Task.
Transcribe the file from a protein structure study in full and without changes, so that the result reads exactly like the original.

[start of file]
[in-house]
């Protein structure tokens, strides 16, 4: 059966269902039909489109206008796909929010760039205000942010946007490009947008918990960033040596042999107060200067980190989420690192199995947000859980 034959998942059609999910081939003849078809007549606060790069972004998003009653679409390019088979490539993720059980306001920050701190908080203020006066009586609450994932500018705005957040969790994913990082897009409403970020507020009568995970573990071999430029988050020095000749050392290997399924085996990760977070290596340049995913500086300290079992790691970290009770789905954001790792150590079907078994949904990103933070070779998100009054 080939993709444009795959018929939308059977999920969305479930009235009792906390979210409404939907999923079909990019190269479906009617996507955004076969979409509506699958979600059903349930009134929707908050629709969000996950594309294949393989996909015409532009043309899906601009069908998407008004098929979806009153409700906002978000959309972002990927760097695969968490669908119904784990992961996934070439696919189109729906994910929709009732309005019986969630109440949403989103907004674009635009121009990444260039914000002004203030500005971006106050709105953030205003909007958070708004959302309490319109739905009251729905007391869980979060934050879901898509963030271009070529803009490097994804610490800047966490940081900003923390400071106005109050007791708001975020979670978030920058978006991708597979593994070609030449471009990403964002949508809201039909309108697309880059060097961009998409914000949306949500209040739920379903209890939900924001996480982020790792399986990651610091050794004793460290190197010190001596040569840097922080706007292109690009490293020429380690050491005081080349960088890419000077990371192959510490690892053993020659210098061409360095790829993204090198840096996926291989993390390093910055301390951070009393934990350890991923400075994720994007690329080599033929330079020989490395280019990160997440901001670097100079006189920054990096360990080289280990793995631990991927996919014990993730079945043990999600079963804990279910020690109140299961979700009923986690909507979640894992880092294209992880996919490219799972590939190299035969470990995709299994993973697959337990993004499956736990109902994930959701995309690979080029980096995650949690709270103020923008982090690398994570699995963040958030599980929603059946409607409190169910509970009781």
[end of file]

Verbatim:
[in-house]
């Protein structure tokens, strides 16, 4: 059966269902039909489109206008796909929010760039205000942010946007490009947008918990960033040596042999107060200067980190989420690192199995947000859980 034959998942059609999910081939003849078809007549606060790069972004998003009653679409390019088979490539993720059980306001920050701190908080203020006066009586609450994932500018705005957040969790994913990082897009409403970020507020009568995970573990071999430029988050020095000749050392290997399924085996990760977070290596340049995913500086300290079992790691970290009770789905954001790792150590079907078994949904990103933070070779998100009054 080939993709444009795959018929939308059977999920969305479930009235009792906390979210409404939907999923079909990019190269479906009617996507955004076969979409509506699958979600059903349930009134929707908050629709969000996950594309294949393989996909015409532009043309899906601009069908998407008004098929979806009153409700906002978000959309972002990927760097695969968490669908119904784990992961996934070439696919189109729906994910929709009732309005019986969630109440949403989103907004674009635009121009990444260039914000002004203030500005971006106050709105953030205003909007958070708004959302309490319109739905009251729905007391869980979060934050879901898509963030271009070529803009490097994804610490800047966490940081900003923390400071106005109050007791708001975020979670978030920058978006991708597979593994070609030449471009990403964002949508809201039909309108697309880059060097961009998409914000949306949500209040739920379903209890939900924001996480982020790792399986990651610091050794004793460290190197010190001596040569840097922080706007292109690009490293020429380690050491005081080349960088890419000077990371192959510490690892053993020659210098061409360095790829993204090198840096996926291989993390390093910055301390951070009393934990350890991923400075994720994007690329080599033929330079020989490395280019990160997440901001670097100079006189920054990096360990080289280990793995631990991927996919014990993730079945043990999600079963804990279910020690109140299961979700009923986690909507979640894992880092294209992880996919490219799972590939190299035969470990995709299994993973697959337990993004499956736990109902994930959701995309690979080029980096995650949690709270103020923008982090690398994570699995963040958030599980929603059946409607409190169910509970009781």